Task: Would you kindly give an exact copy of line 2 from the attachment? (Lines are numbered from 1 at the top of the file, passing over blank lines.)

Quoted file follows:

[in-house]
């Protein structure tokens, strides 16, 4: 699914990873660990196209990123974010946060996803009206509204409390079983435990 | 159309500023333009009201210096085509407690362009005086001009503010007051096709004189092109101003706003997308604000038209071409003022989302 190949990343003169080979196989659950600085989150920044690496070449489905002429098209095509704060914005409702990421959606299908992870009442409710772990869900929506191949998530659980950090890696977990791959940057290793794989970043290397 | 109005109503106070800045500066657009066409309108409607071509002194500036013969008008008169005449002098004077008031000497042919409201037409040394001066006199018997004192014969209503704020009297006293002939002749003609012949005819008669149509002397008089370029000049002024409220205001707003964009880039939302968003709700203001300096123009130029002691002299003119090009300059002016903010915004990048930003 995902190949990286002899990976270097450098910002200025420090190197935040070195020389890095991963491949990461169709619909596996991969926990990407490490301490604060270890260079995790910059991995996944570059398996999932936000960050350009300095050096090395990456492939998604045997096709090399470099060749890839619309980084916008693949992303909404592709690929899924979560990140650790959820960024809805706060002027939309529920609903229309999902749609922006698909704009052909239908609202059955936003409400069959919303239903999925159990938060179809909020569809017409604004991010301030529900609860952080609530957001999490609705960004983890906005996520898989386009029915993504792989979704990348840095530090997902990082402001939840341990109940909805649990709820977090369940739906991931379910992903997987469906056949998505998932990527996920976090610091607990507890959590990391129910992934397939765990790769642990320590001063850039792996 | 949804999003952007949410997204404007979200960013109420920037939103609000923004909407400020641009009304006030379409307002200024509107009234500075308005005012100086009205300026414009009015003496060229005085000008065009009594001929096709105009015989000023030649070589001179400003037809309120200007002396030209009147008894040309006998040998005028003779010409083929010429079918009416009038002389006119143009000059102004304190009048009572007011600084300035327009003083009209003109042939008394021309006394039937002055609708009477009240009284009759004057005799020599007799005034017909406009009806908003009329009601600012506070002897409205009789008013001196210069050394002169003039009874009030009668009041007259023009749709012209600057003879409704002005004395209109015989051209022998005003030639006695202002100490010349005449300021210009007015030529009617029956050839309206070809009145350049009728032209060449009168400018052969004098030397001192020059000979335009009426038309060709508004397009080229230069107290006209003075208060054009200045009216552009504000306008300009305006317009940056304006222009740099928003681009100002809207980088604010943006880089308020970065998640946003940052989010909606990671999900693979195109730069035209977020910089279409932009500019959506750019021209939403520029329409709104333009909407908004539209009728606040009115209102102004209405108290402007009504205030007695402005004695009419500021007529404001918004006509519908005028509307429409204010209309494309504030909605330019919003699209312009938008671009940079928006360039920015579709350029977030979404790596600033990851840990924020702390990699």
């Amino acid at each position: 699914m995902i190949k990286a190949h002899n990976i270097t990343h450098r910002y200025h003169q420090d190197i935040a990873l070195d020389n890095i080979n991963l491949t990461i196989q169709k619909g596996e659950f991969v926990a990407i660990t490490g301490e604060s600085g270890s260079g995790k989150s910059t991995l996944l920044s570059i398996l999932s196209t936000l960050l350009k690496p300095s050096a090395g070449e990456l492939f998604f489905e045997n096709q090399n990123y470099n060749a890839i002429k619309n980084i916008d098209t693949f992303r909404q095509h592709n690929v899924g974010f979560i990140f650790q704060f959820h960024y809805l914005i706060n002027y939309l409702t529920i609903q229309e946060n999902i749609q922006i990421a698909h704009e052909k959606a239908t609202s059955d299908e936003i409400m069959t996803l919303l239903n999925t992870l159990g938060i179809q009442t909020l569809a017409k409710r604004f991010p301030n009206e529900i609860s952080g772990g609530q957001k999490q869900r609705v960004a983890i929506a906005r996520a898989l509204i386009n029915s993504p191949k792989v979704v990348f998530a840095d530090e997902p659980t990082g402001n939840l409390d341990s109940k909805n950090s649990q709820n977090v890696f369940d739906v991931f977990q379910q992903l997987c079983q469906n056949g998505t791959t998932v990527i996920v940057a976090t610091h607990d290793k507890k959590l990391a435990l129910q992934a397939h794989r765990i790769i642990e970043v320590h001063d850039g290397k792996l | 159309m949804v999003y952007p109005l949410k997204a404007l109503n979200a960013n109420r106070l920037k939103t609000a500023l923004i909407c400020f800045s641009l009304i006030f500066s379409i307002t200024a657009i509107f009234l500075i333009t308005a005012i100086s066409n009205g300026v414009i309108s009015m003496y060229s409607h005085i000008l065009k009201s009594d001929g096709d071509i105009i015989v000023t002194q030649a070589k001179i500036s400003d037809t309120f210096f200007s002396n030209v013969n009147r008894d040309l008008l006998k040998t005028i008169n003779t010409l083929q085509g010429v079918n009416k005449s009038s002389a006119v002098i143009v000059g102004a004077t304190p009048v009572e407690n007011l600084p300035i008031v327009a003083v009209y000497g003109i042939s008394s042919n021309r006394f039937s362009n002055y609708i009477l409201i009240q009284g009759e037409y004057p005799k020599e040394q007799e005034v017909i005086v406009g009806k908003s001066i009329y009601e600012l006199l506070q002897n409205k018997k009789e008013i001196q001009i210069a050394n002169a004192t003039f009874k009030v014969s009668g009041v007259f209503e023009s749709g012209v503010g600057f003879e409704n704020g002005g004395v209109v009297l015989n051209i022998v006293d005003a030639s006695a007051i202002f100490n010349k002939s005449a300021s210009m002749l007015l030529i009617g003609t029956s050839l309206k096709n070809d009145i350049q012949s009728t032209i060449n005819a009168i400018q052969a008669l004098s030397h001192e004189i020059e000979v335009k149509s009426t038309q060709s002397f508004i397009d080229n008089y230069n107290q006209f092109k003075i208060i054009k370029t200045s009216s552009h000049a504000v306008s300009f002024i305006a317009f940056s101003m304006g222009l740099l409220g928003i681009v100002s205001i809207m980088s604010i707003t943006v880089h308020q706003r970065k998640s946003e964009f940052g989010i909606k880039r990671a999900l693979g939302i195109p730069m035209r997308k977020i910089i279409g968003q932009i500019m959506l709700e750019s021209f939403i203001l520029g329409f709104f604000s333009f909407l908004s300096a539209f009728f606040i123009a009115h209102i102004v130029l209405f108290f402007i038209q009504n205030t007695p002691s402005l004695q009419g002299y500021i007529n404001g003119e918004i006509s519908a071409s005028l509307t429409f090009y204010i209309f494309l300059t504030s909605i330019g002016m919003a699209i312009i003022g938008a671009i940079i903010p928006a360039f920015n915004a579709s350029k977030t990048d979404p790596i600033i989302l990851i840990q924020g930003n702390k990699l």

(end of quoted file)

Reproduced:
């Protein structure tokens, strides 16, 4: 699914990873660990196209990123974010946060996803009206509204409390079983435990 | 159309500023333009009201210096085509407690362009005086001009503010007051096709004189092109101003706003997308604000038209071409003022989302 190949990343003169080979196989659950600085989150920044690496070449489905002429098209095509704060914005409702990421959606299908992870009442409710772990869900929506191949998530659980950090890696977990791959940057290793794989970043290397 | 109005109503106070800045500066657009066409309108409607071509002194500036013969008008008169005449002098004077008031000497042919409201037409040394001066006199018997004192014969209503704020009297006293002939002749003609012949005819008669149509002397008089370029000049002024409220205001707003964009880039939302968003709700203001300096123009130029002691002299003119090009300059002016903010915004990048930003 995902190949990286002899990976270097450098910002200025420090190197935040070195020389890095991963491949990461169709619909596996991969926990990407490490301490604060270890260079995790910059991995996944570059398996999932936000960050350009300095050096090395990456492939998604045997096709090399470099060749890839619309980084916008693949992303909404592709690929899924979560990140650790959820960024809805706060002027939309529920609903229309999902749609922006698909704009052909239908609202059955936003409400069959919303239903999925159990938060179809909020569809017409604004991010301030529900609860952080609530957001999490609705960004983890906005996520898989386009029915993504792989979704990348840095530090997902990082402001939840341990109940909805649990709820977090369940739906991931379910992903997987469906056949998505998932990527996920976090610091607990507890959590990391129910992934397939765990790769642990320590001063850039792996 | 949804999003952007949410997204404007979200960013109420920037939103609000923004909407400020641009009304006030379409307002200024509107009234500075308005005012100086009205300026414009009015003496060229005085000008065009009594001929096709105009015989000023030649070589001179400003037809309120200007002396030209009147008894040309006998040998005028003779010409083929010429079918009416009038002389006119143009000059102004304190009048009572007011600084300035327009003083009209003109042939008394021309006394039937002055609708009477009240009284009759004057005799020599007799005034017909406009009806908003009329009601600012506070002897409205009789008013001196210069050394002169003039009874009030009668009041007259023009749709012209600057003879409704002005004395209109015989051209022998005003030639006695202002100490010349005449300021210009007015030529009617029956050839309206070809009145350049009728032209060449009168400018052969004098030397001192020059000979335009009426038309060709508004397009080229230069107290006209003075208060054009200045009216552009504000306008300009305006317009940056304006222009740099928003681009100002809207980088604010943006880089308020970065998640946003940052989010909606990671999900693979195109730069035209977020910089279409932009500019959506750019021209939403520029329409709104333009909407908004539209009728606040009115209102102004209405108290402007009504205030007695402005004695009419500021007529404001918004006509519908005028509307429409204010209309494309504030909605330019919003699209312009938008671009940079928006360039920015579709350029977030979404790596600033990851840990924020702390990699």